A mixed-integer programming model is developed to assess the economic feasibility of siting a woody biomass-based ethanol facility in the central Appalachian hardwood region. The model maximizes the net present value (NPV) of a facility over its economic life. Model inputs include biomass availability, biomass handling system type, plant investment and capacity, transportation logistics, feedstock and product pricing, project financing, and taxes. Four alternative woody biomass handling systems, which include all processes from stand to plant, are considered. Eleven possible plant locations were identified based on site selection requirements. Results showed that the optimal plant location was in Buckhannon, West Virginia. The NPV of the plant with a demand of 2,000 dry tons of woody biomass per day varied from $68.11 million to $84.51 million among the systems over a 20-year plant life. Internal rate of return (IRR) of the facility averaged 18.67% for the base case scenario. Average ethanol production costs were approximately $2.02 to $2.08 per gallon. Production costs were most impacted by biomass availability, mill residue purchase price, plant investment and capacity, ethanol yield, and financing. Findings suggest that a woody biomass-based ethanol facility in central Appalachia could be economically feasible under certain operational scenarios.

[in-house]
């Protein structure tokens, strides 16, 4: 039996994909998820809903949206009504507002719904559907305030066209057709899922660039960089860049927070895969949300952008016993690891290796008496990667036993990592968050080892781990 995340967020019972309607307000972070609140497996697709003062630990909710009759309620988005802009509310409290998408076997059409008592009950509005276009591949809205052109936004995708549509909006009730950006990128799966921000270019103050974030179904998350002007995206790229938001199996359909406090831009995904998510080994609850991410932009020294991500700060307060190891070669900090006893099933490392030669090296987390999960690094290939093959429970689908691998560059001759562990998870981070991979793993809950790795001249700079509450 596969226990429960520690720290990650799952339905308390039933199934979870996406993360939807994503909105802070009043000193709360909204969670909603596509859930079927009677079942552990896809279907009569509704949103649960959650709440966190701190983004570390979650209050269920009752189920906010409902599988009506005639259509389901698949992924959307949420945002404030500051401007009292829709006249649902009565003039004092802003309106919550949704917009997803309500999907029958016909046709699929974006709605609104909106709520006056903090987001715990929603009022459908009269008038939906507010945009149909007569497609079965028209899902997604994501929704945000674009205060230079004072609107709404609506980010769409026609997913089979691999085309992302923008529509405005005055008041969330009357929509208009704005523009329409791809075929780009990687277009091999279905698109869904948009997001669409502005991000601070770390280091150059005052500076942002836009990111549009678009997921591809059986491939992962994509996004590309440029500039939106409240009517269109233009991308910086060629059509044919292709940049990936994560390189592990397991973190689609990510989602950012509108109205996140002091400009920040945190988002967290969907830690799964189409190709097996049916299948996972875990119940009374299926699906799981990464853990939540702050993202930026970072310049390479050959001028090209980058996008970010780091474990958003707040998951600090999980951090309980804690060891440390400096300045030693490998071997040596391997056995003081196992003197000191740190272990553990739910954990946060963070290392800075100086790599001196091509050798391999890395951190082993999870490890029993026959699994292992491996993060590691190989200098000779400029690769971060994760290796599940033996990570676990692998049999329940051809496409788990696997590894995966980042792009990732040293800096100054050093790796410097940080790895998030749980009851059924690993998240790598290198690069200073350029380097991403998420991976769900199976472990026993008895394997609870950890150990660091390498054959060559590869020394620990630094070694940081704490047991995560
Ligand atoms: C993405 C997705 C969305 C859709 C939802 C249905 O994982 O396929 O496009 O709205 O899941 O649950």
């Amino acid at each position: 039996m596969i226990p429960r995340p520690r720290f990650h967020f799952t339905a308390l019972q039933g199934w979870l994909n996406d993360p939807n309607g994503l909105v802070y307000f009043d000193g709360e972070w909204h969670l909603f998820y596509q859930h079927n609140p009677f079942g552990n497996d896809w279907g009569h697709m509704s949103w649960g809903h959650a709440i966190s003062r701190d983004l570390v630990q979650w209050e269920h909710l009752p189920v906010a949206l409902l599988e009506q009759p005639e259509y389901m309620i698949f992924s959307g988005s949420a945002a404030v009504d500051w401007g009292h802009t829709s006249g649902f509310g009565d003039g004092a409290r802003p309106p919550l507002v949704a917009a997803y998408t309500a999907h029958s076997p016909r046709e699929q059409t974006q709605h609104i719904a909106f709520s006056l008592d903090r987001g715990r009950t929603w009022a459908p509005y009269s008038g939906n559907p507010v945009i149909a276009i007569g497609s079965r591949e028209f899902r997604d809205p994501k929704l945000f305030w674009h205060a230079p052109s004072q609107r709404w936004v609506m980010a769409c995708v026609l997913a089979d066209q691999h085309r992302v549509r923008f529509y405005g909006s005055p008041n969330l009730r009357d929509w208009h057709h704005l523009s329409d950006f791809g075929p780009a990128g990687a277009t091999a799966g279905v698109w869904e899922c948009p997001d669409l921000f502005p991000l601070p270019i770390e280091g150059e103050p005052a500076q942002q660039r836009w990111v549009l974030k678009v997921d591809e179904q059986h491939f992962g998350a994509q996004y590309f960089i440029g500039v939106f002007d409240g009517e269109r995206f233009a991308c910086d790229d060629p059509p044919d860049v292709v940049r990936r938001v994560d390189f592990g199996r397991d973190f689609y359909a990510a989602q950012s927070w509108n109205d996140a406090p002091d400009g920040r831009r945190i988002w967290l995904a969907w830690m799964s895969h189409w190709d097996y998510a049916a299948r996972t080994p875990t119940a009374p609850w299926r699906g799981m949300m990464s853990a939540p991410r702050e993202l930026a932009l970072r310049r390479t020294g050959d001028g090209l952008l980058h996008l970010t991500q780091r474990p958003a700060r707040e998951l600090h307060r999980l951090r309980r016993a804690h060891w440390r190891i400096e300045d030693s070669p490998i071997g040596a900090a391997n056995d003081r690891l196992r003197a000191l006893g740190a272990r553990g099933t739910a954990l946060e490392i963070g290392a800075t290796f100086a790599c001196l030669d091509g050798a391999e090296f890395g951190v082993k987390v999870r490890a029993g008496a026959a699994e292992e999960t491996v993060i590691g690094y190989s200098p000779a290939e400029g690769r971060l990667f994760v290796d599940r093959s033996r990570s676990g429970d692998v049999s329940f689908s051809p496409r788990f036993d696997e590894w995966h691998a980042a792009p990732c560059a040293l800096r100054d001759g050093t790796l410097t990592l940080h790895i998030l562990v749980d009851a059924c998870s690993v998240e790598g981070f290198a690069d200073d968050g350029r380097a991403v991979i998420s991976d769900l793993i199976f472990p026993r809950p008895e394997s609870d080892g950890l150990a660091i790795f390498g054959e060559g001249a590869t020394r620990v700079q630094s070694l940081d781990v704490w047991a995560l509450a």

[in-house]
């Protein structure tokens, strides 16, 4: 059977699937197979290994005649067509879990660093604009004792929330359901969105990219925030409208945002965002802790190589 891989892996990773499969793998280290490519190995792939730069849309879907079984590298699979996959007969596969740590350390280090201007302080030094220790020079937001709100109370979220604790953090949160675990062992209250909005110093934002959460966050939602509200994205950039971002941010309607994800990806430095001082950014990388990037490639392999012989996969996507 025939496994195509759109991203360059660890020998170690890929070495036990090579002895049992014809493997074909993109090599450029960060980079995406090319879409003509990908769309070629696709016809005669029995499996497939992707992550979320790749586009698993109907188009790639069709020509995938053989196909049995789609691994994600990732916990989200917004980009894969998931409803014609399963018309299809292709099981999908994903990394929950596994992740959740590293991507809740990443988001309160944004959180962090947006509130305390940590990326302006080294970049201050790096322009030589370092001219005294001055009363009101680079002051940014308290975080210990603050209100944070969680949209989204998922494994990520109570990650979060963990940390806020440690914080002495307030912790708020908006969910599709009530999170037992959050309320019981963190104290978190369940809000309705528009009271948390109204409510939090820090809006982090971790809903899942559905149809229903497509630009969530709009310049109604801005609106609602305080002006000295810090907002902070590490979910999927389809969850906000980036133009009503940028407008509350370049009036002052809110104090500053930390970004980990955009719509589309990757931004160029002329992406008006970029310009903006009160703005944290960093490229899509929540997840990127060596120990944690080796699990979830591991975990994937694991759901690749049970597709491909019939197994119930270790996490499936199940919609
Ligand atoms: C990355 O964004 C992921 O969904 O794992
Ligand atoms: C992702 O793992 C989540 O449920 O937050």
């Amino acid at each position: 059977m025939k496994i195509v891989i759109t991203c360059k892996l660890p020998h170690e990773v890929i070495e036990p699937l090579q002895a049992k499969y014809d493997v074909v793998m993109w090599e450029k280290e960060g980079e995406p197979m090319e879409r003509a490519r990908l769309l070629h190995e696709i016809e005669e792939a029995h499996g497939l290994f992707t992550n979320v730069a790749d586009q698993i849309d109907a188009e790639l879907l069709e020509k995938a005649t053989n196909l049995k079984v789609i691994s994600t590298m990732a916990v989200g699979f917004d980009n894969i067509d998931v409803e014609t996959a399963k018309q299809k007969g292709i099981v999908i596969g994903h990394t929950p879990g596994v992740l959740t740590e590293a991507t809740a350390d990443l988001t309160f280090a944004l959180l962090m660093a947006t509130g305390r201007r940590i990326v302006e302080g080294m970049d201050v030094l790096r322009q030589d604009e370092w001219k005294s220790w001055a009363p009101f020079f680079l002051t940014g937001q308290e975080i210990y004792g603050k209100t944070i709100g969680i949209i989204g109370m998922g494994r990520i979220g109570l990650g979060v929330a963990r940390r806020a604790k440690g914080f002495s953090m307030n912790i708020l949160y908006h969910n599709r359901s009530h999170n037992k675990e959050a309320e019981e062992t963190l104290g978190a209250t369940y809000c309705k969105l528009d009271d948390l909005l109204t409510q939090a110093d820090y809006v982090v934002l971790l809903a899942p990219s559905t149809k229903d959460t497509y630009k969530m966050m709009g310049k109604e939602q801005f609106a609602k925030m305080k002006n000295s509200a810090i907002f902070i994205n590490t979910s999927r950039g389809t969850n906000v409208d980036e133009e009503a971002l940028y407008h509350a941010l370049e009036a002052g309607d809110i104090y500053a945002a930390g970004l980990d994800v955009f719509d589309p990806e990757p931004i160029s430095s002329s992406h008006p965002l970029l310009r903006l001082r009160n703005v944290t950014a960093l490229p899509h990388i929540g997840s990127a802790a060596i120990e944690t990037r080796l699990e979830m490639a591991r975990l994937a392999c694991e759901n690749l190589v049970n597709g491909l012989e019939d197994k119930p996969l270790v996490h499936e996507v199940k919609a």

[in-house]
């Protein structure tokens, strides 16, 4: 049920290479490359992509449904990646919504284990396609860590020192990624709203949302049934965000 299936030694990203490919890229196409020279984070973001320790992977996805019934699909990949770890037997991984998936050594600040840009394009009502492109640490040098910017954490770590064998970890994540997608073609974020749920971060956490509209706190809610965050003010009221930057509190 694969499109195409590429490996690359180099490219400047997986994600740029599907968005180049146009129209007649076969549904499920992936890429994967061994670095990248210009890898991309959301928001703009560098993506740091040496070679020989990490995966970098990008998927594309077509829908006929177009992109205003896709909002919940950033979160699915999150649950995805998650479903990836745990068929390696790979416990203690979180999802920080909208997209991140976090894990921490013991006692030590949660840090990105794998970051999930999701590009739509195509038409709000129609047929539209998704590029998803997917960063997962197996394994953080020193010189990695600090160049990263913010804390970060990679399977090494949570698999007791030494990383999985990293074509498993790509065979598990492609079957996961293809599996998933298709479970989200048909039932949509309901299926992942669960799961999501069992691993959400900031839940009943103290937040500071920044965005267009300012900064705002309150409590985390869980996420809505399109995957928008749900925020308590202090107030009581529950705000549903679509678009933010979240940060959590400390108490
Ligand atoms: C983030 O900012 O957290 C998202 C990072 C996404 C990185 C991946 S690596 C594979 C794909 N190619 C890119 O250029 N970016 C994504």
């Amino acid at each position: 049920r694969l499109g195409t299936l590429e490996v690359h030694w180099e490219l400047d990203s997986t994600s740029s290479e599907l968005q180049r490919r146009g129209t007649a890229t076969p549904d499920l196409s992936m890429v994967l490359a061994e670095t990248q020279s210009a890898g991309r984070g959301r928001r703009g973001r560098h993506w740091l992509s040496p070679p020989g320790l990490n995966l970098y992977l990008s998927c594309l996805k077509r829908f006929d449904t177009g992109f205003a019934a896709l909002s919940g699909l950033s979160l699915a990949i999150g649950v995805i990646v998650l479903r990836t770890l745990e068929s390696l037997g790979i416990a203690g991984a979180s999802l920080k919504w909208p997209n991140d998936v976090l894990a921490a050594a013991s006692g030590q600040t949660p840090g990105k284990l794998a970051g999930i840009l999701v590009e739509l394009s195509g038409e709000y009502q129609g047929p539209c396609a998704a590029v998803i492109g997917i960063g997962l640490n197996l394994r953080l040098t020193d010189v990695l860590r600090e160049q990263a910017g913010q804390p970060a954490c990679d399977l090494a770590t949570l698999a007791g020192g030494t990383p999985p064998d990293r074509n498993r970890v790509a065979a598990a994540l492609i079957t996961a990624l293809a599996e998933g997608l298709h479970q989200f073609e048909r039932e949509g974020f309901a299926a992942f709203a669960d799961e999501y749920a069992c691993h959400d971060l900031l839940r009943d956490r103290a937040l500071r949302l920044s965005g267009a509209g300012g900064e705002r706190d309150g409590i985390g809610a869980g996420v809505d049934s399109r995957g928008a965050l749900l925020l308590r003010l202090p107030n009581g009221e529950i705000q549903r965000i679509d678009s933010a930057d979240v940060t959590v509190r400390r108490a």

By: Isengildina-Massa, Olga; Irwin, Scott H.; Good, Darrel L.